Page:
According to Omdia, smartphone shipments totaled 265,9 million units in the second quarter of 2023. This represents a decline of 9.5% compared to the previous year and a decrease of 1.2% compared to the previous quarter. This is the eighth consecutive quarter of year-on-year decline in overall smartphone shipments.
The three largest OEMs, Apple, Samsung and Xiaomi, all saw their shipments fall more than 10% from 2Q22 to 2Q23.
Samsung had the most shipments in 2Q23, reporting 53.3 million shipments. This is a 11.5% dip from 1Q23, following the release of the S23-series, but more worryingly is a 14.3% fall year-on-year. This result follows the weak demand for mid/low-end smartphones due to the ongoing economic recession, and sales of Samsung’s Galaxy A series significantly declining. Despite this, Samsung smartphones maintained its market share of 20%, and its position as the largest player in the smartphone industry.
Apple had a big quarter-on-quarter fall following a successful 1Q23 for its iPhone 14 series. It recorded 43.2 million shipments, a 24.6% fall from 1Q23 and a 11.7% fall year-on-year from 2Q22. As such, Apple’s market share has fallen back down to its usual level for the second quarter of each year, at 16%. While it previously seemed that Apple was more resilient to the negative down-winds of the economy, it has now begun to feel the squeeze.
“Apple has strong sales of premium models such as the iPhone 14 Pro and Pro Max, while the standard and Plus models sluggish sales compared to their predecessors. Normally, from the second quarter, the standard model should drive up the overall quantity, but this year it is different. Demand for Pro and Pro Max is increasing, especially among high-income consumers.” said Jusy Hong, Senior Research Manager at Omdia.
Xiaomi’s shipments continue to fall globally, falling to 33.2 million, a 15.7% fall year-on-year – from 39.4 million in 2Q22. It still occupies the third spot globally but is facing stiff competition from other Chinese OEMs Oppo and vivo. The weak Indian market remains a problem for Xiaomi, as their biggest market. However, it is further establishing itself in Western Europe, something many other Chinese brands have failed to do.
Oppo Group (including OnePlus) recorded 25.0 million shipments in 1Q23, a fall of 10.5% from the previous year. This fall isn’t as far as Xiaomi’s and as a result, Xiaomi’s lead over Oppo Group has diminished from 11.5 million in 2Q22 to just 8.3 million in 2Q23.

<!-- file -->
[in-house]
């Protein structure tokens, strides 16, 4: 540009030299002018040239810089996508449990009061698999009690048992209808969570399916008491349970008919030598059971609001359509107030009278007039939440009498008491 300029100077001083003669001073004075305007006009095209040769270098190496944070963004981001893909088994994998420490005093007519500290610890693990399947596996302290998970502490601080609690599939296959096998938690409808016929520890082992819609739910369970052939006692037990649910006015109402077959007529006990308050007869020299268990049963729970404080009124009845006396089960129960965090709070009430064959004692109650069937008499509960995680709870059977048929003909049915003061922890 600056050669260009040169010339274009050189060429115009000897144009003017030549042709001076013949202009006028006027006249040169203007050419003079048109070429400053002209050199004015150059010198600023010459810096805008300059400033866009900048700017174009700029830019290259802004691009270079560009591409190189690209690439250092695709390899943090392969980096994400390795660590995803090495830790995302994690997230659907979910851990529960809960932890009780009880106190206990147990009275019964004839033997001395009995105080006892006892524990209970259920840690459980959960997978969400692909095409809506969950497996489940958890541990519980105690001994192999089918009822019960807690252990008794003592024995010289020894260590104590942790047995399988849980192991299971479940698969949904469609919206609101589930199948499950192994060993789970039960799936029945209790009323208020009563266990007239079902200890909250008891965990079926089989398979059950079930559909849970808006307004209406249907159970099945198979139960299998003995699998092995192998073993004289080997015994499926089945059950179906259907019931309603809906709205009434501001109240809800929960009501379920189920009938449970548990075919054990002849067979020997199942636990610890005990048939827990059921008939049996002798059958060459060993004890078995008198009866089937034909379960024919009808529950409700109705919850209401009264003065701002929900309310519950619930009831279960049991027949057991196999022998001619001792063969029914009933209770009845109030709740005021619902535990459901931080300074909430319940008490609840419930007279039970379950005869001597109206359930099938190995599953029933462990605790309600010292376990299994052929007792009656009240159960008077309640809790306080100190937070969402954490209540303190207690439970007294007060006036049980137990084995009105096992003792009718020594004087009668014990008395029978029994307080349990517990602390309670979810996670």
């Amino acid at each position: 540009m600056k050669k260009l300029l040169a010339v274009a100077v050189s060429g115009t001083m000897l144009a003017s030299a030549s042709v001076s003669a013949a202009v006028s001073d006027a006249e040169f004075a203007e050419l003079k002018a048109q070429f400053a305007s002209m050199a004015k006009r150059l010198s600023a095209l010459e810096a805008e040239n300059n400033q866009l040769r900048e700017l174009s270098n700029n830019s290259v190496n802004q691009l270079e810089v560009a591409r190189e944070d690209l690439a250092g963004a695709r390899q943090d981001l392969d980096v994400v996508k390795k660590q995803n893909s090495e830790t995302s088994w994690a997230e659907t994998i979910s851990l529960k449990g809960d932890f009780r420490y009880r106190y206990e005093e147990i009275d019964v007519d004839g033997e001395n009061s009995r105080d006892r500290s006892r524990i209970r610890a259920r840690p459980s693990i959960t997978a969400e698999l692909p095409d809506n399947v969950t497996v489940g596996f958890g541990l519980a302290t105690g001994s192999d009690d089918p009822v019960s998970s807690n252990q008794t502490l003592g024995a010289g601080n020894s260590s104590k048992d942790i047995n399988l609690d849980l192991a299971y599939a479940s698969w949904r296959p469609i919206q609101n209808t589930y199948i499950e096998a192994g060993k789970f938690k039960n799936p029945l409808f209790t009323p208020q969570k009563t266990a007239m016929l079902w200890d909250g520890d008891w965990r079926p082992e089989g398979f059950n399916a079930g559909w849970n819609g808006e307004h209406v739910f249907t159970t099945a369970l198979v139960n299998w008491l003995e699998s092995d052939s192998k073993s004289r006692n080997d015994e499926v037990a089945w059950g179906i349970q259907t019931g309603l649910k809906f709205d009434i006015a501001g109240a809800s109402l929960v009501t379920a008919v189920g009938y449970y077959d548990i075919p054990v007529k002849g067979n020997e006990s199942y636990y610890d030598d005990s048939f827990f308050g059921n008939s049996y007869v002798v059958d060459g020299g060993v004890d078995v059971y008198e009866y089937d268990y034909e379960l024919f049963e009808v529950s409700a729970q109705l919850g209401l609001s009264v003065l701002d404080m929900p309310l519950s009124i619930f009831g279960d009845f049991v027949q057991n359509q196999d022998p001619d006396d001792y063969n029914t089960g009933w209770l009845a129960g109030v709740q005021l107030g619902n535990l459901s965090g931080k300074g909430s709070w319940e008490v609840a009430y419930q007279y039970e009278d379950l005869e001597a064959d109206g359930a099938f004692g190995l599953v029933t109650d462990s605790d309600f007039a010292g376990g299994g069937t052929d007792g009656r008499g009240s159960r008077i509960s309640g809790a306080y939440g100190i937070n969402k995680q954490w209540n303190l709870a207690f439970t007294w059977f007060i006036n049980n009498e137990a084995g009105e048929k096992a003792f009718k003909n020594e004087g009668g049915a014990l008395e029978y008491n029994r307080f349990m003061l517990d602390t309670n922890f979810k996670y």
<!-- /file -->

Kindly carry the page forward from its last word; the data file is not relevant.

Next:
Transsion Holding has recorded a combined total of 24.5 million – a 38.4% increase year-on-year from the 17.7 million shipped in 2Q22. This pushes Transsion Holdings ahead of vivo to be the fifth largest smartphone OEM in 2Q23, coming after a period of long stagnation as it was digesting the inventories from 1Q23. Its efforts to expand into more markets is also proving successful.
Zaker Li, Omdia Principal Analyst says, ‘The main reason for the increase in shipments was that Transsion completed inventory adjustment in the first quarter this year and increased supply of new products from 2Q. Transsion is targeting the low-end smartphone market in more countries in Asia and Oceania.’
Hong concludes: “The smartphone industry remains in a slump, and we are expecting the market to contract year-on-year until 3Q23. But there is hope for a recovery in the fourth quarter this year. Apple and Samsung have both faced challenges and have revised their targets down as a result. But these problems will ease come the end of the year and into 2024. Inflation and the resulting squeeze on wage packets and the economy is already easing globally, and high inventory levels is already being tackled by many OEMs. The growing popularity of recycled smartphones is hindering the growth of new smartphone shipments. In particular, it is the main reason for the recent decline in demand in the mid-range smartphone market. Overall shipment forecasts for this year have been revised down over the past several months. However, we expect the smartphone shipments will also recover as the economy recovers.”
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